Midwest Fertilizer Spill Kills Nearly Every Single Fish in 60-Mile Stretch of River

Officials in Iowa and Missouri are still taking stock of a massive fish kill that occurred in the Nishnabotna River system last month after a large amount of fertilizer was spilled near Red Oak. The Iowa Department of Natural Resources announced Thursday that nearly every fish living in a 60-mile stretch of the East Nishnabotna and main Nishnabotna Rivers died in the event. This included the Missouri portion of the Nishnabotna, which flows through the northwest corner of the state for about 10 miles before it meets the Missouri River.   

The Iowa DNR’s latest count shows roughly 750,000 dead fish, which makes it the state’s biggest fish kill in a decade and the fifth largest on record, according to the Iowa Capital Dispatch. The majority of these fish (more than 700,000) were small baitfish like minnows and shiners, but the tally also includes nearly 8,000 catfish, along with more than 1,000 sunfish and largemouth bass. The death toll for crayfish, mussels, amphibians, and other aquatic species is unknown, and the Iowa DNR says it’s still working to determine the full impact of the fish kill.

The best available tally of fish killed, by species, in Iowa, as of March 28. Courtesy of Iowa DNR

Although the Missouri Department of Conservation hasn’t released an exact figure, the agency’s Ecological Health Unit science supervisor Matt Combes said an estimated 40,000 are thought to have died in the Missouri portion of the Nishnabotna. Residents in both states have posted videos on YouTube and social media showing dead fish floating in the river.

“That included catfish of the size that anglers live to catch and shovelnose sturgeon … and blue suckers and other native fish that we have, you know, been trying to protect for decades,” Combes told KMIZ News on Friday.  

Officials say the massive fish kill was triggered by a fertilizer spill that occurred near Red Oak. The source of the spill was NEW Cooperative, Inc., a member-owned farmers’ co-op that serves Montgomery County.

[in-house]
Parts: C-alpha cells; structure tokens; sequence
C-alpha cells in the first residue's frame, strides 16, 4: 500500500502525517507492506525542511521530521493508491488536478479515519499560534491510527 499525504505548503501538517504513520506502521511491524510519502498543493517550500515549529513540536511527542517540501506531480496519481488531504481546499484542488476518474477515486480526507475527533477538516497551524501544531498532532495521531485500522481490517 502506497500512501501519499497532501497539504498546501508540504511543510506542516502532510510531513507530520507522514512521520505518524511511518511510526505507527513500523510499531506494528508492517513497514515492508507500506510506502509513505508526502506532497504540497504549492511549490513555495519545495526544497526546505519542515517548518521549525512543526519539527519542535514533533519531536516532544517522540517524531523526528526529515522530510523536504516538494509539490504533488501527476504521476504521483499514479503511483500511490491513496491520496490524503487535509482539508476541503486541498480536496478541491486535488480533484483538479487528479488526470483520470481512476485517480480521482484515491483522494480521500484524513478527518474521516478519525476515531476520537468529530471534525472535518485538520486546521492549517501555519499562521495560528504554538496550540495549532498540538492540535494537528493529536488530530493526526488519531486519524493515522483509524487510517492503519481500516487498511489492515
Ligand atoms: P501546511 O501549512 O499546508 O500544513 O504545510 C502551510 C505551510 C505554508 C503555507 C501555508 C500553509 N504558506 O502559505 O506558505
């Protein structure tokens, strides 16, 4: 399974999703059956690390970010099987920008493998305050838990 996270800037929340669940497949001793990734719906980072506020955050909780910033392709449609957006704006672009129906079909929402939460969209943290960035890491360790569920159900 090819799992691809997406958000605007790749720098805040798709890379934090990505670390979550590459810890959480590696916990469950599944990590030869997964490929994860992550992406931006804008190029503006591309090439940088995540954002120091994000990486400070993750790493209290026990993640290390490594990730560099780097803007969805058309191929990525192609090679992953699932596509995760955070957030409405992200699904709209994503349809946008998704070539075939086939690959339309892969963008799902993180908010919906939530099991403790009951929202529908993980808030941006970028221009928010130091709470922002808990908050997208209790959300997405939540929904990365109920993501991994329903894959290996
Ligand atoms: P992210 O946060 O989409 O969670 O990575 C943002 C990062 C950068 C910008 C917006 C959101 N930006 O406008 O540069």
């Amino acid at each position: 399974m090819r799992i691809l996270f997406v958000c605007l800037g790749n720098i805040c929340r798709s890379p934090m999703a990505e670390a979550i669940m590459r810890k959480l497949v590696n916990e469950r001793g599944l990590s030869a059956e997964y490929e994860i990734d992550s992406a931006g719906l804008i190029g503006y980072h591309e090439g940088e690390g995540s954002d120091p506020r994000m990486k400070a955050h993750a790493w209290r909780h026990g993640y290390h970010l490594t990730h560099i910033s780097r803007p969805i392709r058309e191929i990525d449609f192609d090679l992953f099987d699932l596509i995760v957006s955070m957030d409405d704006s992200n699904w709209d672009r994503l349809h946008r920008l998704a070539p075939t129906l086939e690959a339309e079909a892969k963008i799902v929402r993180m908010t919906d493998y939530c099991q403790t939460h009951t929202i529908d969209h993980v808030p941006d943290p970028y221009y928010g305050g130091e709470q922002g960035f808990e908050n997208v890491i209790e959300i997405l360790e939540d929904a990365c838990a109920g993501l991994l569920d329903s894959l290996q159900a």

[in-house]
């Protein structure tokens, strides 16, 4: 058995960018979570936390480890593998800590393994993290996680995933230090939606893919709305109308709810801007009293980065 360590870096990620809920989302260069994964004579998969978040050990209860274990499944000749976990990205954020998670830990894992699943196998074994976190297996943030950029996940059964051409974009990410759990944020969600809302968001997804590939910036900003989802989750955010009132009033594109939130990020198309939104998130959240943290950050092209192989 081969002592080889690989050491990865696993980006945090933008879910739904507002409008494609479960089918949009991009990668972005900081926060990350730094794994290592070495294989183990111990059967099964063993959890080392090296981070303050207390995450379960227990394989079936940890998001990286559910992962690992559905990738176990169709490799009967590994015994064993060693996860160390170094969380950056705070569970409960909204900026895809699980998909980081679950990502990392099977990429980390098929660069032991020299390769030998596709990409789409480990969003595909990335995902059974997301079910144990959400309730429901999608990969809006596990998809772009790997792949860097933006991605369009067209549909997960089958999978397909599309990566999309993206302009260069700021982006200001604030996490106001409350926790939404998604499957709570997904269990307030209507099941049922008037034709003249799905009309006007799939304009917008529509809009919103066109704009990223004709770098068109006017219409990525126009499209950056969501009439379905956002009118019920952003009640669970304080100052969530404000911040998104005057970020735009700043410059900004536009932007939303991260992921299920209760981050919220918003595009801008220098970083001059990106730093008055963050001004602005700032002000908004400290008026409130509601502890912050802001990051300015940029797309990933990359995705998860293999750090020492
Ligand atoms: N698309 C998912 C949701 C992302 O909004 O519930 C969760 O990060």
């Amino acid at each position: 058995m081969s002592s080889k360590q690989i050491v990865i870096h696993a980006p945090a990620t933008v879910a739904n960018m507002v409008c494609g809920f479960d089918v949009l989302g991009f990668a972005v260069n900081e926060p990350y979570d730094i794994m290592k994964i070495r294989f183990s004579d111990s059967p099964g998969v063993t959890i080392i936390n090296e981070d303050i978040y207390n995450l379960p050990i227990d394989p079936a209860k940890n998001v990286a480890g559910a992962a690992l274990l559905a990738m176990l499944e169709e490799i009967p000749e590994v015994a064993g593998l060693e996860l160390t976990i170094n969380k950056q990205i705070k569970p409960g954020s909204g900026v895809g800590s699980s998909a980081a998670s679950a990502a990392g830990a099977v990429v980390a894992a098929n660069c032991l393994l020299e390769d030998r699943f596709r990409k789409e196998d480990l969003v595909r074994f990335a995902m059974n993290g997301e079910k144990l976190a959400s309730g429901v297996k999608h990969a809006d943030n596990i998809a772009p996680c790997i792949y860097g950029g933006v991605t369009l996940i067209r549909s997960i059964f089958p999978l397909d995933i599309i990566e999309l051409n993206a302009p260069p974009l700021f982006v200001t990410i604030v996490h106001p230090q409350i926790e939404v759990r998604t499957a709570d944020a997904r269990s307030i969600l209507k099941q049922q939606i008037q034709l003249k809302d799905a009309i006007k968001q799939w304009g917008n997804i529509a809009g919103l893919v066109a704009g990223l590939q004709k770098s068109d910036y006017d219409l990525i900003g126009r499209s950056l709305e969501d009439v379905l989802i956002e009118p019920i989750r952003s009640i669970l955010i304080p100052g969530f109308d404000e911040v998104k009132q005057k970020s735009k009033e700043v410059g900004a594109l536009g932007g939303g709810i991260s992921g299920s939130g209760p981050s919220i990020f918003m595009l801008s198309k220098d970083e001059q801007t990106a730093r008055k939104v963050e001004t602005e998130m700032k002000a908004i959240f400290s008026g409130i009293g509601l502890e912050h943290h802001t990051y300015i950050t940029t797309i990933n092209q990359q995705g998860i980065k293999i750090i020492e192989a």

On March 11, the co-op notified the DNR that approximately 265,000 gallons (or roughly 1,500 tons) of liquid nitrogen fertilizer were accidentally discharged into a drainage ditch that flows directly into the East Nishnabotna River. This occurred after an aboveground storage tank valve was left open overnight, according to the agency.

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Combes explained that when large amounts of liquid nitrogen mix with water, it creates ammonia, which is deadly for aquatic animals. And because of the relatively small size of the Nishnabotna, which runs even lower during the winter months, there wasn’t enough water to dilute the toxic substance until it reached the larger Missouri River (which was unaffected by the spill, according to Combes). Iowa DNR fisheries bureau chief Joe Larscheid said it was actually a good thing the spill took place in the wintertime and not the spring or summer, when the river’s fish populations are typically higher.     

“Thank goodness it happened when it did,” Larscheid said last week. “But this is a big one. It’s a lot of river miles that have been impacted.”

As the DNR continues to monitor the ecological impacts of the fertilizer spill, the agency will also determine how it will penalize NEW Cooperative for allowing the spill to happen in the first place. Similar violations in the past have led to around $10,000 in fines and restitution, according to the Iowa Capital Dispatch, but the DNR could seek higher amounts in court. The estimated value of the damage in Iowa is $226,000, with at least $3,500 already spent in investigation expenses. The farmer’s co-op could face additional penalties in Missouri as well.

The post Midwest Fertilizer Spill Kills Nearly Every Single Fish in 60-Mile Stretch of River appeared first on Outdoor Life.

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